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Updated on January 22, 2013

The Verity of Man's Dignity

Man's presence on earth has a higher purpose, and that purpose is for him to delve deeply into the mysteries of his own existence, and to uncover the truth about the universe that sorrounds him.

While others (based solely on their individual perception of the meaning of their own lives) might question the validity or rationality of the above statement, I believe that man, taken as a collective entity must march inexorably to his destiny.. the destiny of being able to sublimate his mere physical form (beyond the limits of time and space) into the spritiual, the mystical, the transcendental. The truest communion with the One who intitated the process with whiich he became a sentient, volitional, emotional and creative being.

Granted that man's life has not been paradigmatic of pure, total, and unadulterated triumph, he has shown, nevertheless, that he is capable of surviving the hellish inequities that has consistently and persistently visited him on earth. His life may have been short, and brutish in the beginning, but his capacity for beating the odds, through several instances of near extinction over the millenia, only increased his sense of purpose and destinty. It also reinforced the verity of his dignity, one that he has been able to hang on to... until now.

Now, although man's life for the most part has been free of the physical hardships ( except on some parts of the earth where survival is stiil a daily struggle) that once punctuated his existence, the onslaught of moral and ethical relativism that now pervades his societal and cultural millieu, may be the ones to finally unclasp his hands from the ever loosening hold of his dignity.

Over the past 5 decades, societal and cultural values have degraded drastically, so that patterns of behaviour not otherwise acceptable in other decades, have become deeply ingrained in all areas of human actions and interactions. Anti-authoritarianism and sexual promiscuity became the lasting hallmark of the 60's, that then evolved into the hedonism and aimlesness in the 70's. Rampant commercialism and materialism was the clear subterfuge for greed in the 80's, with the political disenchantment and racial polarization in the 90's becoming just an afterthought as tribalism and terrorism in this decade disrupted the communal fabric. In the ensuing upheaval, the concept of personal moral and ethical accountability was lost in some quarters and compromised in others.

Stoicism, as an ethical guidepost, posits that man should continue to find dignity and worth in his attempts to cope with the most trying of life's vicissitudes, while tempering his active avoidance of these inequities with justice, prudence and tranquility. By incorporating the values of stoicism in his daiily life, man could feel optimistic, that having survived (but barely) the moral and ethical dillemas of the past 5 decades, he could recapture his once vital sense of dignity. Man could rise above  the deep ideological differences that now underpin his variagated belief systems, and keep rational ideas and ideals on the forefront of his moral and ethical revival.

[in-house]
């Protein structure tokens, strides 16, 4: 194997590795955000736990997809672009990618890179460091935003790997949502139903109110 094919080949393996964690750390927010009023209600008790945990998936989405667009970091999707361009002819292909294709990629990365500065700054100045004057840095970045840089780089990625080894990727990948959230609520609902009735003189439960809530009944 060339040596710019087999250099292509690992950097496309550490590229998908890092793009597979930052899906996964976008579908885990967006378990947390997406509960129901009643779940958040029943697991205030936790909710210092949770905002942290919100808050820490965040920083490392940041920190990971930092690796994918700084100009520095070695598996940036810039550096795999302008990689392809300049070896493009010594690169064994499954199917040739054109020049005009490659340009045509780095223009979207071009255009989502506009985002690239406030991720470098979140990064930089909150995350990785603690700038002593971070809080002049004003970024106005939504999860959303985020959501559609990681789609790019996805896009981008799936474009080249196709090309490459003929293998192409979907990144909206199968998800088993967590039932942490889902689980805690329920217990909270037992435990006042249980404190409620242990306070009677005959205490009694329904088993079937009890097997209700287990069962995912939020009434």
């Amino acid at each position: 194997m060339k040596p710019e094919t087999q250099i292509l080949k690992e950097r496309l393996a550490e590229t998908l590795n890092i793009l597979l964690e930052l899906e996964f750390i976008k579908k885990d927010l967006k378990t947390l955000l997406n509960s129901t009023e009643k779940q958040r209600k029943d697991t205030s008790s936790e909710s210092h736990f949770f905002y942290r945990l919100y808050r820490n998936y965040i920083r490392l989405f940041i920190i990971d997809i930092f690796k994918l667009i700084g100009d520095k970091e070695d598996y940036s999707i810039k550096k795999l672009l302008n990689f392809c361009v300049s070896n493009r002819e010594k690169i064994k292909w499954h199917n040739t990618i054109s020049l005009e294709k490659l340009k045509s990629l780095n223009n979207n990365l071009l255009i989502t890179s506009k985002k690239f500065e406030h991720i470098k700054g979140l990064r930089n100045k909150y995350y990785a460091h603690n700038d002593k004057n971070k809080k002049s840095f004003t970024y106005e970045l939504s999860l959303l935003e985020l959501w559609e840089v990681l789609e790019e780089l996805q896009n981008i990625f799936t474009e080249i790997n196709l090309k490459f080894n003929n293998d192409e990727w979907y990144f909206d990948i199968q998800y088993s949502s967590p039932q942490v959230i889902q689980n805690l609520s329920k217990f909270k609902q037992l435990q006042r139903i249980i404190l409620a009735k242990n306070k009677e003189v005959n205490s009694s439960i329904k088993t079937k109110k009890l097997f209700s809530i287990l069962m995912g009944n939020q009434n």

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    • Druid Dude profile image

      Druid Dude 6 years ago from West Coast

      Love this. Excellent work. We walk on the path of our journey. Every step is a necessary step, and none can be skipped. Our destination? Full true civilization. We aren't there yet, but, there does seem to be light at the end of the tunnel. Peace, A.V. Fine hub

    • A.Villarasa profile image

      Alexander A. Villarasa 7 years ago from Palm Springs

      Hello Mike:

      Thanks for dropping by. I have always thought that for man to complete his task of knowing himself and his place in the universe he should go back to a more rationally perfected sense of morality... one that is dictated not by the needs of his physical nature, but one that is structured according to his spiritual composure.

    • Mike Marks profile image

      Mike Marks 7 years ago

      Bill Mahr did make me laugh when he said "Buddhism's Life is Suffering needs to be rewritten for the modern age because 2500 years ago YES Life was suffering, even to eat and shelter, but today we have TV and cars", and so on... I like to stick with at least the few facts I as a human being can know, I can't know the nature of the One who initiated the process, if my purpose is to return to It, but I can know that the abodes of kindness, compassion and joy will make a better enviroment for I and all of us to live in right now, and if there is a next world such abodes may help for making that a better experience as well. If I knew I had just 30 minutes before I die, I would concentrate and meditate on kindness and joy, to let those energies be with me when I pass on, rather than take one last spin in my car. You simplified and summed up very well the dilimma humankind finds itself since passing on from the 60's.